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Six Years After Tamir Rice, Cleveland Makes New Rules About Policing Kids

Critics say a new policy for police encounters with children doesn’t go far enough.

A memorial site dedicated to Tamir Rice at Cudell Commons Park, where a police officer fatally shot the 12-year-old boy in 2014.
A memorial site dedicated to Tamir Rice at Cudell Commons Park, where a police officer fatally shot the 12-year-old boy in 2014.

More than six years after Cleveland police fatally shot 12-year-old Tamir Rice as he played with a toy gun in a park, sparking national outrage and calls for change, the city is poised to introduce a policy aimed at reshaping how officers interact with children.

This story was published in partnership with The Real Deal Press and ideastream

The nine-page document, which requires that officers consider factors like the perceived age, physical build and emotional state of anyone under 18 before using force, will be rolled out in the coming months after police develop a training curriculum, police officials said.

Cleveland is the exception; most police departments do not offer clear guidelines about the use of force on youth, experts said. The change comes as police nationwide continue to face scrutiny following George Floyd’s death in Minneapolis last May. A video showing police in Rochester, New York, handcuffing and pepper-spraying a 9-year-old girl as she cried out for her father prompted wide outrage when it was released last month.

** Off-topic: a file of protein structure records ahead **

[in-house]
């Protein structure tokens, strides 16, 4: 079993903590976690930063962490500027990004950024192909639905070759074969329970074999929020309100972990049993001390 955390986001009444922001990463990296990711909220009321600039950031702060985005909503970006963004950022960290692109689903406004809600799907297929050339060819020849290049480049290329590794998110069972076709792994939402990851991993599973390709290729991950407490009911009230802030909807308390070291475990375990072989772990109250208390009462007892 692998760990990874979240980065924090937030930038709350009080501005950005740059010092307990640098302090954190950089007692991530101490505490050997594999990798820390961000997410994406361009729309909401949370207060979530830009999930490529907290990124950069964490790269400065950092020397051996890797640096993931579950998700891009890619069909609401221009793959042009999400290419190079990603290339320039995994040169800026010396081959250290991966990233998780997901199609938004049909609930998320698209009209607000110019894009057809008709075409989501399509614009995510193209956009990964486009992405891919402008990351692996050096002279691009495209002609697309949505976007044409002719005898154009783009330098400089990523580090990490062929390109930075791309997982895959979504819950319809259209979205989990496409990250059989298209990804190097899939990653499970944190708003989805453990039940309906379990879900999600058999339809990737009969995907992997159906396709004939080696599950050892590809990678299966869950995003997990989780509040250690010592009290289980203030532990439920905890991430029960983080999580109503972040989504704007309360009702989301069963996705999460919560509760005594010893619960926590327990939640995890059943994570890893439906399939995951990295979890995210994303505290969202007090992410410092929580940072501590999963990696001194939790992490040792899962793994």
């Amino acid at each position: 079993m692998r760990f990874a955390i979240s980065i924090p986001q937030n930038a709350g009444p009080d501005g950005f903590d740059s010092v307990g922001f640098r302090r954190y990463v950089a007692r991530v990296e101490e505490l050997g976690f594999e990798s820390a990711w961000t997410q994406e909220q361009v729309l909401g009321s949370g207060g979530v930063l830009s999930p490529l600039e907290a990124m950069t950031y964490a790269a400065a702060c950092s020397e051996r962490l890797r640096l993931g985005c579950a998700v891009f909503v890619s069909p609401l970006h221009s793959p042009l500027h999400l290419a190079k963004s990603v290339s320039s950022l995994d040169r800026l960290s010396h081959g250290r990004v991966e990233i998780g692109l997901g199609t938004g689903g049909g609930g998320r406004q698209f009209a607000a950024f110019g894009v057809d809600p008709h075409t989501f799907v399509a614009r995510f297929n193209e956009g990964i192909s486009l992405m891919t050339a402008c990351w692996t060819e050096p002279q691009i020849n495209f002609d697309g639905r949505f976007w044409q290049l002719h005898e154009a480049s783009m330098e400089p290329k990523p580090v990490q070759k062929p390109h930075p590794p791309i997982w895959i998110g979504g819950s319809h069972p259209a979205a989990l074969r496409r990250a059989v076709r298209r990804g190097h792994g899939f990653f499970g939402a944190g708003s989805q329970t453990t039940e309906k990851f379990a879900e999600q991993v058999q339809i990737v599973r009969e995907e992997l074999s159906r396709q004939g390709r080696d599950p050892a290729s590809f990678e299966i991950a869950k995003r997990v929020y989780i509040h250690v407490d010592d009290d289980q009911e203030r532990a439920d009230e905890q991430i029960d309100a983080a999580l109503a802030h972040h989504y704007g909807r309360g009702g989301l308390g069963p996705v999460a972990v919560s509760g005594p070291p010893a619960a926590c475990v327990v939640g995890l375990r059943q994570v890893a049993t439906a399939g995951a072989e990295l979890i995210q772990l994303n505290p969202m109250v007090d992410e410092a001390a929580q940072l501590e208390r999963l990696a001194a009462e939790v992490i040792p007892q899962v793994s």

In February, people protested an incident where police handcuffed and pepper-sprayed a nine-year-old girl in Rochester, N.Y.

In February, people protested an incident where police handcuffed and pepper-sprayed a nine-year-old girl in Rochester, N.Y.

The years it took for Cleveland to adopt the policy — even after an infamous case like Rice’s — illustrate how difficult it can be to change policing. Some critics of the police department also said the new policy doesn’t go far enough, in part because it doesn’t ban using weapons like stun guns on children.

But Lisa Thurau, a Boston-based expert who trains police on how to deal with children, said Cleveland’s policy is a step in the right direction for what she sees as a national crisis. Her organization, Strategies for Youth, tracks lawsuits and media reports of police use of force with children nationwide. It documented a rising number of cases involving younger children from 2000 to 2018 and an increase in lawsuits alleging the use of force by officers assigned to patrol schools.

“You have a set of policies by which supervisors can hold officers accountable,” Thurau said of Cleveland’s new measures. “All of that is a huge step forward in the snail’s pace of progress.”

Few police departments prescribe in detail how officers may use force on minors. Some, like Los Angeles and Chicago, specifically mention age as a factor for officers to consider. Others discourage or prohibit the use of “intermediate” levels of force, like dog bites, pepper spray and especially stun guns on children. Police in Washington, D.C., face limitations on handcuffing children under 12 after public outrage over two high-profile incidents in 2019 captured on video. Existing youth-oriented policies do not address how and when officers should use their guns, which are governed by separate standards than less lethal methods.